|Communist||United Kingdom||1984||Orwell, George. Nineteen Eighty-Four. New York: Harcourt, Brace & World (1949); pg. 175.||"'...I tell you that the Brotherhood exists, but I cannot tell you whether it numbers a hundred members, or ten million. From your personal knowledge you will never be able to say that it numbers even as many as a dozen. You will have three or four contacts... "|
|Communist||United Kingdom||1984||Orwell, George. Nineteen Eighty-Four. New York: Harcourt, Brace & World (1949); pg. 194.||"All members of the Inner Party believe in this coming conquest as an article of faith. It is to be achieved either by gradually acquiring more and more territory and so building up an overwhelming preponderance of power, or by the discover of some new and unanswerable weapon. "|
|Communist||United Kingdom||1984||Orwell, George. Nineteen Eighty-Four. New York: Harcourt, Brace & World (1949); pg. 5-6.||"The Ministry of Truth contained, it was said, three thousand rooms above ground level, and corresponding ramifications below. Scattered about London there was just three other buildings of similar appearance and size. So concretely did they dwarf the surrounding architecture that from the roof of Victory Mansions you could see all four Ministries between which th entire apparatus of government was divided: the Ministry of Truth, which concerned itself with news, entertainment, education and the fine arts; the Ministry of Peace, which concerned itself with war; the Ministry of Love, which maintained law and order, and the Ministry of Plenty, which was responsible for economic affairs. Their names, in Newspeak: Minitrue, Minipax, Miniluv, and Miniplenty. "|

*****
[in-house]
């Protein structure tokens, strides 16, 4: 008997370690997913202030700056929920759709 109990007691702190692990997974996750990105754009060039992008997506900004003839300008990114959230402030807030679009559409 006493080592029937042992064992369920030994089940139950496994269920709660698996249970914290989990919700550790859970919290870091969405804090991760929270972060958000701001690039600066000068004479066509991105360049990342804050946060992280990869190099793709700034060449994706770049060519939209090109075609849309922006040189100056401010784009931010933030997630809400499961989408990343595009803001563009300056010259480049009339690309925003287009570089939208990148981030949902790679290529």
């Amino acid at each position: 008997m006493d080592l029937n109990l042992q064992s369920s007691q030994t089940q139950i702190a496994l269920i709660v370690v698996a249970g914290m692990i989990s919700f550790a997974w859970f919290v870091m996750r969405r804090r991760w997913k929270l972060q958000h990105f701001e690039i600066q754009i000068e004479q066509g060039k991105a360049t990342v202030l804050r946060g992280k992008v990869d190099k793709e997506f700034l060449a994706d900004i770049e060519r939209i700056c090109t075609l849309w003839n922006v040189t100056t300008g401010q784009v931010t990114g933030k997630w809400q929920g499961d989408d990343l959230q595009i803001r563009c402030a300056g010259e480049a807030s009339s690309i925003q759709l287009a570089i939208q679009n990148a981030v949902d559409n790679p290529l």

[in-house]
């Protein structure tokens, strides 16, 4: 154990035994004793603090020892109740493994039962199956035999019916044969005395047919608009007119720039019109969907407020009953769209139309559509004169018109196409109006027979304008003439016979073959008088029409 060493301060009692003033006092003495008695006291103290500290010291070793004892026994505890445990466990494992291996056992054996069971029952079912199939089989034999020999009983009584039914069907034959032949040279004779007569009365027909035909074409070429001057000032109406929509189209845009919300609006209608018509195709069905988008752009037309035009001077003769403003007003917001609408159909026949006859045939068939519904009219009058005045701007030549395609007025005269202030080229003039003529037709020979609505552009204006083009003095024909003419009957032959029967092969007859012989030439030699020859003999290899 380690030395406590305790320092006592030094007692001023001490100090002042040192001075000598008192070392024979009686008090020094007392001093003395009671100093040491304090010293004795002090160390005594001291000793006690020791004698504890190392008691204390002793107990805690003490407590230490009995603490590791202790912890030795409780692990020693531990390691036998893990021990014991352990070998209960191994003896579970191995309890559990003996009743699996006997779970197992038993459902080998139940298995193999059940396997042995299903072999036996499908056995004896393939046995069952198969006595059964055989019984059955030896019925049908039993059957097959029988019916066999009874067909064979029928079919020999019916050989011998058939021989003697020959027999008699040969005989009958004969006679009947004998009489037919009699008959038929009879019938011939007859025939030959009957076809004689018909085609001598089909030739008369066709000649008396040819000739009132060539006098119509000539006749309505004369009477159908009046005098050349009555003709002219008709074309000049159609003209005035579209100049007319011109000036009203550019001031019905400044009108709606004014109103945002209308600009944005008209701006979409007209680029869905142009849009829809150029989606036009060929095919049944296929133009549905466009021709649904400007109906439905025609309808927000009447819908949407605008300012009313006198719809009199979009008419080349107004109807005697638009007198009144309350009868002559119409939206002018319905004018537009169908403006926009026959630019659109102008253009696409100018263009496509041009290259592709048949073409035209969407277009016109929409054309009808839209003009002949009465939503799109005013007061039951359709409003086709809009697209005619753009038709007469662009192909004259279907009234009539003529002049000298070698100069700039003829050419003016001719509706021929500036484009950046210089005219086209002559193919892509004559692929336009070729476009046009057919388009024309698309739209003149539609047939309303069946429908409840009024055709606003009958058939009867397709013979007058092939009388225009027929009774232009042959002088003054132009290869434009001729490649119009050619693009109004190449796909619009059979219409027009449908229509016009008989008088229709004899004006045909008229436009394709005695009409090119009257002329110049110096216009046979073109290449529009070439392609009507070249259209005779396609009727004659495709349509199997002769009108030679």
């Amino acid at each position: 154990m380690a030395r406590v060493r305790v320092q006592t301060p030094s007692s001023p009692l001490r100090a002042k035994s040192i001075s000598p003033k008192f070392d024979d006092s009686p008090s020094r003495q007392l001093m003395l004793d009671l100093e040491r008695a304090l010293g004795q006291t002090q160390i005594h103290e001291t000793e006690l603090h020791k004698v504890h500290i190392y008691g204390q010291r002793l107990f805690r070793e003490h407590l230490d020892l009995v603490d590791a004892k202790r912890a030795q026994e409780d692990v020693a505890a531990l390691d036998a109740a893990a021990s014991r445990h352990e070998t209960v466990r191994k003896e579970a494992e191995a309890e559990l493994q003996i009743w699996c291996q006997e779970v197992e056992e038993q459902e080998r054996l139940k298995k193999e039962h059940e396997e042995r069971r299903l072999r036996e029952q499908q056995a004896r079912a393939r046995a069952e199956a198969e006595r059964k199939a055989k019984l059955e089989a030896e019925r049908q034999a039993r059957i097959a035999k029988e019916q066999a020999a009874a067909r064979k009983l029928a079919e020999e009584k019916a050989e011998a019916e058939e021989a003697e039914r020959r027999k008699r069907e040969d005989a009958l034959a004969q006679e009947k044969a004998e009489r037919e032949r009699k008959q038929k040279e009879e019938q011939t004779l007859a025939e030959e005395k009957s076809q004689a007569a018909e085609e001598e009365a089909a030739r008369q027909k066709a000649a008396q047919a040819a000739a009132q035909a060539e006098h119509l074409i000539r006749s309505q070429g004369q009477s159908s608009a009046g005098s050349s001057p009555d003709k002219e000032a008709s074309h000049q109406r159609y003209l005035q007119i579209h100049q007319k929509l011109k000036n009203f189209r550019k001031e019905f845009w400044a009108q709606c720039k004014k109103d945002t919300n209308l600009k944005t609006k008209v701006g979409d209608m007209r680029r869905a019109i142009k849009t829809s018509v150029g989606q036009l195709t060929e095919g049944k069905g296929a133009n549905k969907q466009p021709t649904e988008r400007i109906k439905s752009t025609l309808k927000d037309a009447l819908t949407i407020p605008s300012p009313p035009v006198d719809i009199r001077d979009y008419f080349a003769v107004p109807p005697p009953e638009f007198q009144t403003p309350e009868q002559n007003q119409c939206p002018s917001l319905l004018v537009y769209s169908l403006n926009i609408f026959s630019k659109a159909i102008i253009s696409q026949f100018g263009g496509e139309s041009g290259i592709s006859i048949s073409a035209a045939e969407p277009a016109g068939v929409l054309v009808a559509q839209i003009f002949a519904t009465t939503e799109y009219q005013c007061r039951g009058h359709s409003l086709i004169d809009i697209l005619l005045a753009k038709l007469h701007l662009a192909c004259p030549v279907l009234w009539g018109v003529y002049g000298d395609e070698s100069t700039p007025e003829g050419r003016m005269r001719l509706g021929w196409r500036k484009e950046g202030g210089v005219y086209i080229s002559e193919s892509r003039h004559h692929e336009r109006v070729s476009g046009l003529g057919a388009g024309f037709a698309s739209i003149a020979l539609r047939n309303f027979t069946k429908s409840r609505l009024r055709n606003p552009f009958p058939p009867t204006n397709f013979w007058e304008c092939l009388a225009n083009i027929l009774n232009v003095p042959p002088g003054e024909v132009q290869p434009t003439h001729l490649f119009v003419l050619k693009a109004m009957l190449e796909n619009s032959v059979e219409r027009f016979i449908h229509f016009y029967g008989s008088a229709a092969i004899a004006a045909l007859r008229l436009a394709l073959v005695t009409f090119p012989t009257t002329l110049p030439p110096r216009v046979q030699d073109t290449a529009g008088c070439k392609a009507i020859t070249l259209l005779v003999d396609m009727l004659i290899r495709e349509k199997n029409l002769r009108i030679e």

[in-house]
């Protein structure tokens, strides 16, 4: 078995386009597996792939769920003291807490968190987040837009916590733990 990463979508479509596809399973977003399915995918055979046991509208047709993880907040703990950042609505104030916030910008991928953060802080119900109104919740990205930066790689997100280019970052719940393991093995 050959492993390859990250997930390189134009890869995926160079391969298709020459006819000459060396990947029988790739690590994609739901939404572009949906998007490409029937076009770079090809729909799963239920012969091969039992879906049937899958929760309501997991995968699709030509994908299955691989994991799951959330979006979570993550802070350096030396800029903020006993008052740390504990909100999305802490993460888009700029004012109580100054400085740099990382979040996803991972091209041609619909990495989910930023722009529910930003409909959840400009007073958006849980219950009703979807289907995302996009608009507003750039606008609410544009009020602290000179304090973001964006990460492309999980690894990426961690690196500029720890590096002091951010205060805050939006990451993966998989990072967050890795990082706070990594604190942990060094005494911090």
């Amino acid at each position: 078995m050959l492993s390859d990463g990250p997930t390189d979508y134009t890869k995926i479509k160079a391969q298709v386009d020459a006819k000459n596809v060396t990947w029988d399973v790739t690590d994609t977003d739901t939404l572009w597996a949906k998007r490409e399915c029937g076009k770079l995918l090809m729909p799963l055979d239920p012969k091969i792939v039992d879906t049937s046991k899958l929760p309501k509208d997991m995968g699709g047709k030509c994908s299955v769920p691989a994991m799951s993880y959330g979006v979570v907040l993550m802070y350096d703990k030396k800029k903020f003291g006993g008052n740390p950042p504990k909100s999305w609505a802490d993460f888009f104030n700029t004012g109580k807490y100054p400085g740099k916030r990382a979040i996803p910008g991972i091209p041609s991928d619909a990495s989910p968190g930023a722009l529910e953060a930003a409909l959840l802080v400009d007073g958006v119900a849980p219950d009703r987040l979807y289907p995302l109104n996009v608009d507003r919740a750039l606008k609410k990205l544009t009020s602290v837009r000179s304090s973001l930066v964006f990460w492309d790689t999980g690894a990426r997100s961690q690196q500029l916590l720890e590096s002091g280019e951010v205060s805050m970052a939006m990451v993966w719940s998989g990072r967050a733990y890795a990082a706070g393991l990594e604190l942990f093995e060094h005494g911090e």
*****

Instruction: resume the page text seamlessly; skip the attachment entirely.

|Communist||United Kingdom||1985||Hubbard, L. Ron. Final Blackout. Los Angeles, CA: Bridge Publications (1989; c. 1940); pg. 3.||"If he longed for his own land, shell-blasted though it might be, he never showed it. Impassively he had listened each time to the tidings of seven separate revolutions which had begun with the assassination of the king, a crime which had been succeeded by every known kind of political buffoonery culminating in Communism (for at least that is what they called this ideology, though Marx would have disowned it. And the late, unlamented Stalin would have gibbered incoherently at the heresy of its tenets). And he saw only mirth in the fact that, whereas the crimson banner flew now over London, the imperial standard of the czar now whipped in the Russian breeze. " [Other refs., not in DB.]|
|Communist||United Kingdom||2015||Julian, Astrid. "Bringing Sissy Home " in L. Ron Hubbard Presents The Best of Writers of the Future (Algis Budrys, ed.) Los Angeles, CA: Bridge Publications (2000; c. 1992); pg. 223.||"Actually I think Dad was relieved when Jan was killed. He never liked him. Said he wasn't about to let no commie marry his little girl. I never believed Dad's accusations. I mean, Jan's job at the Polish Embassy in London was to help Polish expatriates reclaim property that had been appropriated by the communists. Why would a communist involve himself in something that negated everything he believed in? "|